Because of the mental obsession, the brain-numbing response to media, and the chemical response to media, we have both a mental and physical craving for media and a mental and physical intolerance much like alcohol and drugs. We can't safely use media because of the body allergy and dopamine high, and we can't stay sober because of our mental obsession, therefore, we believe that we have become absolutely powerless over addictive forms of media.

 

Doctor Silkworth in the Big Book of Alcoholics Anonymous observed this same phenomenon in his alcoholic patients. We have found, word for word, that the same holds true for the real media addict. He writes back in 1936: "Men and women drink (use media) essentially because they like the effect produced by alcohol (media). The sensation is so elusive that, while they admit it is injurious, they cannot after a time differentiate the true from the false. To them, their alcoholic (media) life seems the only normal one. They are restless, irritable and discontented unless they can again experience the sense of ease and comfort which comes at once by taking a few drinks (getting on their media)—drinks (media) which they see others taking with impunity. After they have succumbed to the desire again, as so many do, and the phenomenon of craving develops, they pass through the well-known stages of a spree, emerging remorseful, with a firm resolution not to drink again. This is repeated over and over, and unless this person can experience an entire psychic change there is very little hope of recovery.”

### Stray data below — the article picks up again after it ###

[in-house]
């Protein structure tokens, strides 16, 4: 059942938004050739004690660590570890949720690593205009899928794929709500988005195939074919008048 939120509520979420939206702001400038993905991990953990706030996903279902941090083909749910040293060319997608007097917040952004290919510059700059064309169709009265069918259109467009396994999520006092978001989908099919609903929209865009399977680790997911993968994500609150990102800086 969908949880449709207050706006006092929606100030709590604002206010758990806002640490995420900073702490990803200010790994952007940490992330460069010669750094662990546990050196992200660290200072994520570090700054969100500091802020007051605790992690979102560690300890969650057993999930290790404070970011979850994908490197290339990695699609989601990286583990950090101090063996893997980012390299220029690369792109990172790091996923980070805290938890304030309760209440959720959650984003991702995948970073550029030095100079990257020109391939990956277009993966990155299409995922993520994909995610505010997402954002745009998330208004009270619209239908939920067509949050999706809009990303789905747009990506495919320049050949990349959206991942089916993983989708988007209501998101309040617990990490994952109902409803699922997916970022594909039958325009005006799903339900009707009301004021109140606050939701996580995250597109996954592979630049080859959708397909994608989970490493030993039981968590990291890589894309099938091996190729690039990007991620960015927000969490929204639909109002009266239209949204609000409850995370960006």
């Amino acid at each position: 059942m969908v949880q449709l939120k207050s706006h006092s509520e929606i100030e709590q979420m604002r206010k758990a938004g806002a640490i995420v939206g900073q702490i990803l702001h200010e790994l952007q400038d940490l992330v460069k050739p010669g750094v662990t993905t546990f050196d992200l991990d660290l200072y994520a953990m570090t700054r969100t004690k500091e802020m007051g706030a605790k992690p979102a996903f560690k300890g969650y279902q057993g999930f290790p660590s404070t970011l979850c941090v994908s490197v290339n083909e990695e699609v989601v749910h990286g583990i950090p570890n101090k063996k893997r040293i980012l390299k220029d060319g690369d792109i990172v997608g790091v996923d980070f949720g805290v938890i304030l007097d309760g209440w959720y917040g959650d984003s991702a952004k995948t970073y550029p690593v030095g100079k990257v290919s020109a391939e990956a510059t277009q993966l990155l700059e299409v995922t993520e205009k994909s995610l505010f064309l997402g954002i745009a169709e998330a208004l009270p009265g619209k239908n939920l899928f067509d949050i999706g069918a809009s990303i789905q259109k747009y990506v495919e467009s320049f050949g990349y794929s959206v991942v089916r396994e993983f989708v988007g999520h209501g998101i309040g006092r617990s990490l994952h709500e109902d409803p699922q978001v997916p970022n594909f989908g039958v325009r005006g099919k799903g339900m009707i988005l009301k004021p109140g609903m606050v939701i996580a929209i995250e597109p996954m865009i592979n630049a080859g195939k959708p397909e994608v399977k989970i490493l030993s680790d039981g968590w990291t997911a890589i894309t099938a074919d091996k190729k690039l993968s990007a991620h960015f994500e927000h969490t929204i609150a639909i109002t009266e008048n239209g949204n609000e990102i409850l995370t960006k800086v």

Recovery is transforming mental, physical, emotional, and spiritual states of being, which we refer to as having a psyche change. We create this psychic change by sincerely and consistently working the 12 Steps and the 12 Tools of MAA.